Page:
“as Christmas morning, 1990, when my 4 year old self woke up in uncontrollable excitement. I sprung out of bed with my large bright blondie head and soared down the stairs to the site of the Christmas tree. What I saw probably changed my life. It was a blue and gold Fisher Price Art Desk. I ran up to it, not really knowing what it was, thinking that maybe something worthwhile was in the drawer. As I opened it up, and saw nothing was there I felt disappointed and somewhat confused. I slammed it shut and moved right along to the other presents under the tree. As the days went by, my disappointment went away and I found myself gravitating toward that desk. I started using it for it everything. I would store coloring books and drawings I created in that drawer. Assortments of Crayon’s, markers, and pencils, were lifelong stains on the surface of that desk. Remember, I got it when I was 4 so I did most of my “artwork” at that age on top of the art desk rather than inside the coloring books. I loved that desk, and I’ll never forget how I wouldn’t have gotten to where I am today without it.

Throughout middle and high school, I enrolled in any computer classes my schools offered. I remember I even took a Visual Basic class. I found it fun, I found it easy, and even though it felt nerdy to fill up all my electives with computer classes, I didn’t care. I held my head high. When I graduated I really had no idea what I wanted to do. I went to a community college for a few semesters, weighing out my options. Over the summer, I had a long talk with my parents and they pushed me to pursue what my passion was. They asked me, with all BS aside—what did I want to do? I told them, “I want to be a graphic designer.” They replied, “then do it, we support you.” This was a big deal in my life, a breaking point if you will. For once in my life, I was able to tell my friends and family that this is what I enjoyed doing, it wasn’t just a hobby, but it was something I wanted to do for the future.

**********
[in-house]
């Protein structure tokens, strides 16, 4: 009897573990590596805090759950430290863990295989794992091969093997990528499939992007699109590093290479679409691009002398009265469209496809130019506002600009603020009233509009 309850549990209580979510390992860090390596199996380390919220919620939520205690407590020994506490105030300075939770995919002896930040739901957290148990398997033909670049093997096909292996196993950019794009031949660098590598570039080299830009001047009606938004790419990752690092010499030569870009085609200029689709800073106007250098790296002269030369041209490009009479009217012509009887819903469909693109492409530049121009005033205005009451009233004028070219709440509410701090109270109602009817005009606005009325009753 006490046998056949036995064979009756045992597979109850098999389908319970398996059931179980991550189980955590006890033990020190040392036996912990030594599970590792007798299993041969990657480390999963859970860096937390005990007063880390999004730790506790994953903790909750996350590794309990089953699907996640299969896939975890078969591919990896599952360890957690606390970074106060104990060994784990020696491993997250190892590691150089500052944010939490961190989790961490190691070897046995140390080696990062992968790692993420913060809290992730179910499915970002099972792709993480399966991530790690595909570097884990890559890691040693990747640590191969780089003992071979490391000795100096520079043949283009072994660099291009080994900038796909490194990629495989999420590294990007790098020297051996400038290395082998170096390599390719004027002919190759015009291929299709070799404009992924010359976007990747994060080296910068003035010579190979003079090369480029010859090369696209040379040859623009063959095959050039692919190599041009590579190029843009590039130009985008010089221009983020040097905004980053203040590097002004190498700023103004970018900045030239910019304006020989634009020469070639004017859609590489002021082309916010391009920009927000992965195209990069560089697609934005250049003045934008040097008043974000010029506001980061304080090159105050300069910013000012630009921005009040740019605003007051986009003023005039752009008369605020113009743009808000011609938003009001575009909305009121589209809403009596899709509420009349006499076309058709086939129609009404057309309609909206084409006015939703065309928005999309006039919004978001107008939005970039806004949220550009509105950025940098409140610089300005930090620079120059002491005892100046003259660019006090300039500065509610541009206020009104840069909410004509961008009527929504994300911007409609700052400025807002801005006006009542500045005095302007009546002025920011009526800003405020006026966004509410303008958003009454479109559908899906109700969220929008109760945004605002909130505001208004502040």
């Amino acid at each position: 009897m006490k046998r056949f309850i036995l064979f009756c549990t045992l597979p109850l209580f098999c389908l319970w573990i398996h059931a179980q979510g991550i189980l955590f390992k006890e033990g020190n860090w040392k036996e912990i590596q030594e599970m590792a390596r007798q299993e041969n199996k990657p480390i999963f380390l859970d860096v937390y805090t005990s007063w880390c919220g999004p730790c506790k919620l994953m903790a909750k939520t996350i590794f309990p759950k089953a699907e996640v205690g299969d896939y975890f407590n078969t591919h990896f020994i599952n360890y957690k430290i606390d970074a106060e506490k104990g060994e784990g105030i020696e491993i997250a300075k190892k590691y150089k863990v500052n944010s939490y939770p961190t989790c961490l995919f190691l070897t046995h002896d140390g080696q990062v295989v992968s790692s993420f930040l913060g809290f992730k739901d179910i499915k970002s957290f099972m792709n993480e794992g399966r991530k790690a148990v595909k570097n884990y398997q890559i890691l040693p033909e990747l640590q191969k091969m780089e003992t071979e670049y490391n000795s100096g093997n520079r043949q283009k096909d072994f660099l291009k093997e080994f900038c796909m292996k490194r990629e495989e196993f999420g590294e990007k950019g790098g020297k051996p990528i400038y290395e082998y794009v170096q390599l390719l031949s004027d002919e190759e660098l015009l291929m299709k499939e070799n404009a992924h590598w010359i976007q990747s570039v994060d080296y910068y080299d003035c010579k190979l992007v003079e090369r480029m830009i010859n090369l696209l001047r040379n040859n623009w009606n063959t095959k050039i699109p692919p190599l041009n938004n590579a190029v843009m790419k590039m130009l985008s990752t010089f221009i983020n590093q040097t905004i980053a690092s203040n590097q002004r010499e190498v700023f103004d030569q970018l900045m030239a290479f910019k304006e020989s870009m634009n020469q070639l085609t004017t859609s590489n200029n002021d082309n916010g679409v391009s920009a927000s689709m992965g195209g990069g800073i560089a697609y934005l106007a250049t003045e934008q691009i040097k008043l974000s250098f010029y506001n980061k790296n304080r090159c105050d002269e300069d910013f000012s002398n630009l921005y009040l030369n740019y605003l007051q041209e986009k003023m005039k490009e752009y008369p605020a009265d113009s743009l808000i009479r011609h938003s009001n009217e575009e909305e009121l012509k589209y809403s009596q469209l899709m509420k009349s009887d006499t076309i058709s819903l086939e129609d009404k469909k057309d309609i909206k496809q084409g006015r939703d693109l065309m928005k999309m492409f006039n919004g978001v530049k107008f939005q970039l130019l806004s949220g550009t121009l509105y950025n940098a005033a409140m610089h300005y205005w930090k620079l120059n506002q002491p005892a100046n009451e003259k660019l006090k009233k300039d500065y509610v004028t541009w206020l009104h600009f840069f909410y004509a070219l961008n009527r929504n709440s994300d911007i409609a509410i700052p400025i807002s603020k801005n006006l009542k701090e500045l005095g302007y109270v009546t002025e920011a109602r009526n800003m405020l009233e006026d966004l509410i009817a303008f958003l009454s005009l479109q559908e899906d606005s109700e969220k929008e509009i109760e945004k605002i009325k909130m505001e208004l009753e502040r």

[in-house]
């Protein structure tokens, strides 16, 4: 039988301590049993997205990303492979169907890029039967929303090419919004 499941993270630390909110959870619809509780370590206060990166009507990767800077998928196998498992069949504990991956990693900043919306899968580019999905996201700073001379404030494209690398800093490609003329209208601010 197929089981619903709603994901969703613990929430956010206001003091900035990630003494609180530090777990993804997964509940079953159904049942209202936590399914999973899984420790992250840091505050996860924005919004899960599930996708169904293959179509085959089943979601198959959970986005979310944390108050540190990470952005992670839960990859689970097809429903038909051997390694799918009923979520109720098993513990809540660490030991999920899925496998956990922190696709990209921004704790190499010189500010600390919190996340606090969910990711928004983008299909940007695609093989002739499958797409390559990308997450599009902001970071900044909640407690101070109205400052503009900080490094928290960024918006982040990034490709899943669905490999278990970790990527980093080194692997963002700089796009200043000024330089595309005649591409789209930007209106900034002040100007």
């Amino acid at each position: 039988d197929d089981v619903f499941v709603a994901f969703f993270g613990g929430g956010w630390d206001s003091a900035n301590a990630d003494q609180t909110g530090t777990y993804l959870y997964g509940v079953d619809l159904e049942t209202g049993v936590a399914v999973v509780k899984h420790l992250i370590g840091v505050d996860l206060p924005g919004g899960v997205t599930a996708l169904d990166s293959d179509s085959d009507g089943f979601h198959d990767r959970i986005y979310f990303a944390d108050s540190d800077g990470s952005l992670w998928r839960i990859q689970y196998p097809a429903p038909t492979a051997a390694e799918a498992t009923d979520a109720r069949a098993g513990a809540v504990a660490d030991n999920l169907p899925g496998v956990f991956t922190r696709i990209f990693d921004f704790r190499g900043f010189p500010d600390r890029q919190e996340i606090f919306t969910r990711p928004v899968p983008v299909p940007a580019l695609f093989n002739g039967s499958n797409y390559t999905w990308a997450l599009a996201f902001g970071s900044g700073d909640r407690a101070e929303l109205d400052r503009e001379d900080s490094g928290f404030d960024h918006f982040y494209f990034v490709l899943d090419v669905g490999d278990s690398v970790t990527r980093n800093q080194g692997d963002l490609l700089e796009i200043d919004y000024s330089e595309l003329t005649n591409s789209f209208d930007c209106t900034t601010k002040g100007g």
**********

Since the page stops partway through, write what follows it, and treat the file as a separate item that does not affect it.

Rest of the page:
When it came to choosing a professional career following my taste of community college, selecting the right college to attend was going to be important. I checked out a few schools in the San Diego area and settled on Platt College. They became my college for the next 2 years. They promised that if I worked hard, put out working web sites and applications with the W3C’s standards that looked good visually, I would receive a Bachelor of Science Degree in Media Arts with an emphasis in Web Design. I worked hard, sometimes too hard on my projects. I was also interning for my first “real” job in the industry and never once cut corners or took the easy way out. It was too much fun and I knew that I needed to work hard if I was ever going to make it in this industry. After 2 years of grinding out all that I had for school, they came through on their end of the promise and I received my degree.

After a year of working steadily as the graphic designer for Overland Storage, I decided to pack up my stuff and move to the great city that is San Francisco. It’s always been my dream to live in a city that screams out my personality. I love the arts and the culture not to mention I’m a huge music buff and I think this is the perfect place to spend the rest of my 20s. I’m ready for my next challenge and I’ve moved here to prove it. “



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